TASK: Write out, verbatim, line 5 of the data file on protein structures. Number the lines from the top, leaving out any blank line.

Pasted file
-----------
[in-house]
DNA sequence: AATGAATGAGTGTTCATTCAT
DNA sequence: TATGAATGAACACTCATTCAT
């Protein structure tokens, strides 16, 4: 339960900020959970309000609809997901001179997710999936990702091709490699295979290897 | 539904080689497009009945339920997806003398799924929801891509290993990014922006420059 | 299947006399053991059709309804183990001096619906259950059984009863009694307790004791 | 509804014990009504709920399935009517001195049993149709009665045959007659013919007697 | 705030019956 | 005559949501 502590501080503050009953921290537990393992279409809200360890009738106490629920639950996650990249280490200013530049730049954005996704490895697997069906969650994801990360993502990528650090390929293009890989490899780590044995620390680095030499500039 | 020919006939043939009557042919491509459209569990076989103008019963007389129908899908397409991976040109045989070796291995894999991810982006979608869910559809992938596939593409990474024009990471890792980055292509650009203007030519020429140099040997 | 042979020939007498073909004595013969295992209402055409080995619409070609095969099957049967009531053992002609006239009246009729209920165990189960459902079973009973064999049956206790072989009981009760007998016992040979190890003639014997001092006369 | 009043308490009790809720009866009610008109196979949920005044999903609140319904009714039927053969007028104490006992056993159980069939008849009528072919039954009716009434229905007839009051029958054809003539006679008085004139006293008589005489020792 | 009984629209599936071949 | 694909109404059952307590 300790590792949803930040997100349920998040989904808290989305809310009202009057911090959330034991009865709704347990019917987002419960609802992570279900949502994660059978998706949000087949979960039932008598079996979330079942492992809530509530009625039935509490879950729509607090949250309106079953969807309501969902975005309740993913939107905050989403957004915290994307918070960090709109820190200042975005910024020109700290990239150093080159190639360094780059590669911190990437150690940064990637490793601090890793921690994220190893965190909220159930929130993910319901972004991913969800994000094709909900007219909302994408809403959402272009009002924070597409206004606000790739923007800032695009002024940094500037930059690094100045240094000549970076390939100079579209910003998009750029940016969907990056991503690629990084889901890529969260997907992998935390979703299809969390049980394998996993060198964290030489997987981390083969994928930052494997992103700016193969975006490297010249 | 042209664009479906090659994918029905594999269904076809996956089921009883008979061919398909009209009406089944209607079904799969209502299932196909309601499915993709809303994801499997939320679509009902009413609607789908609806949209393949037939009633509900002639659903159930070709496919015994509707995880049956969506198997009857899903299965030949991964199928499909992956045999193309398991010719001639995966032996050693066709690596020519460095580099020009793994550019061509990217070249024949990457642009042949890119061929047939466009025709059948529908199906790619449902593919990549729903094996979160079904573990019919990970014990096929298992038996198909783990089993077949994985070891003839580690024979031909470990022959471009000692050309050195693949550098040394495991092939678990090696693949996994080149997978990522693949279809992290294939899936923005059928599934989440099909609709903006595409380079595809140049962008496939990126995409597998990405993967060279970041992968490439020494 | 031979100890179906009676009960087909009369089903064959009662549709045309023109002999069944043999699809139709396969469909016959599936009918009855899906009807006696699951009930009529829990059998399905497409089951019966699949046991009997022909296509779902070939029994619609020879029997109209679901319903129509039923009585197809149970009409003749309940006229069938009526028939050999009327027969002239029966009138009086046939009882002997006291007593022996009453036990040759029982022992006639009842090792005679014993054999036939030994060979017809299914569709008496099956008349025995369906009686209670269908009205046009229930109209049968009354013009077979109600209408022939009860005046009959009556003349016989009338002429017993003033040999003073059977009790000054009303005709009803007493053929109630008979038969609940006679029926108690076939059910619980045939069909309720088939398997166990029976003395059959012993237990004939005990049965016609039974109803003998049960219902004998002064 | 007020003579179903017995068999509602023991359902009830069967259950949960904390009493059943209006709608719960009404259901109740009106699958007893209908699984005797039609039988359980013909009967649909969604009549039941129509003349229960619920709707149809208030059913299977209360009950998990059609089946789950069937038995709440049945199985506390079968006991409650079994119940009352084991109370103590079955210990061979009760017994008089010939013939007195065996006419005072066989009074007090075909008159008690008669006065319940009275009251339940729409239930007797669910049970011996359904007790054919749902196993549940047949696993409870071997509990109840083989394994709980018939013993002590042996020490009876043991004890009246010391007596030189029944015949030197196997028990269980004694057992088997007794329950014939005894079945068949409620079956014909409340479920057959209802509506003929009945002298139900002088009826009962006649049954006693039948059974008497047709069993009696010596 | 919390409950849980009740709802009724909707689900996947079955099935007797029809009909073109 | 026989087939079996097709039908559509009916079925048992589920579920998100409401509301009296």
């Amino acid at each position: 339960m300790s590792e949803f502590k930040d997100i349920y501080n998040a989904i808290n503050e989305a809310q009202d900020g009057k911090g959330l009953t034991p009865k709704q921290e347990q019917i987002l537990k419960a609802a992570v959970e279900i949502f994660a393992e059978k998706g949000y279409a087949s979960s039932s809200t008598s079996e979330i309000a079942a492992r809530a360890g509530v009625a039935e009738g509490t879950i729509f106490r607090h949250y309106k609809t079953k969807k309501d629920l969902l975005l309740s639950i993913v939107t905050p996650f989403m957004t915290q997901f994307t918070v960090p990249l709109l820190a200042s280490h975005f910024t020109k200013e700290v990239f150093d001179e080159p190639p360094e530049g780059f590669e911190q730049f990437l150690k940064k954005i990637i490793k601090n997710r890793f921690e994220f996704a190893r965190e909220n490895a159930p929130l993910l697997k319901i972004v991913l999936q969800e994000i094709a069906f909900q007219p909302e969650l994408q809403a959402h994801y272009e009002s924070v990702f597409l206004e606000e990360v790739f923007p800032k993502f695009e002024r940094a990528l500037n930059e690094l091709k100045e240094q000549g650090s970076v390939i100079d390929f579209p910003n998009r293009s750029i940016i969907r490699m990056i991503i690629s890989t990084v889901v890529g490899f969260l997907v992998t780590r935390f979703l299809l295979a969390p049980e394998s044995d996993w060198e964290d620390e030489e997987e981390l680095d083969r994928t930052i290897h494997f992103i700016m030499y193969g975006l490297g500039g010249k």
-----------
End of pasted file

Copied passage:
């Amino acid at each position: 339960m300790s590792e949803f502590k930040d997100i349920y501080n998040a989904i808290n503050e989305a809310q009202d900020g009057k911090g959330l009953t034991p009865k709704q921290e347990q019917i987002l537990k419960a609802a992570v959970e279900i949502f994660a393992e059978k998706g949000y279409a087949s979960s039932s809200t008598s079996e979330i309000a079942a492992r809530a360890g509530v009625a039935e009738g509490t879950i729509f106490r607090h949250y309106k609809t079953k969807k309501d629920l969902l975005l309740s639950i993913v939107t905050p996650f989403m957004t915290q997901f994307t918070v960090p990249l709109l820190a200042s280490h975005f910024t020109k200013e700290v990239f150093d001179e080159p190639p360094e530049g780059f590669e911190q730049f990437l150690k940064k954005i990637i490793k601090n997710r890793f921690e994220f996704a190893r965190e909220n490895a159930p929130l993910l697997k319901i972004v991913l999936q969800e994000i094709a069906f909900q007219p909302e969650l994408q809403a959402h994801y272009e009002s924070v990702f597409l206004e606000e990360v790739f923007p800032k993502f695009e002024r940094a990528l500037n930059e690094l091709k100045e240094q000549g650090s970076v390939i100079d390929f579209p910003n998009r293009s750029i940016i969907r490699m990056i991503i690629s890989t990084v889901v890529g490899f969260l997907v992998t780590r935390f979703l299809l295979a969390p049980e394998s044995d996993w060198e964290d620390e030489e997987e981390l680095d083969r994928t930052i290897h494997f992103i700016m030499y193969g975006l490297g500039g010249k």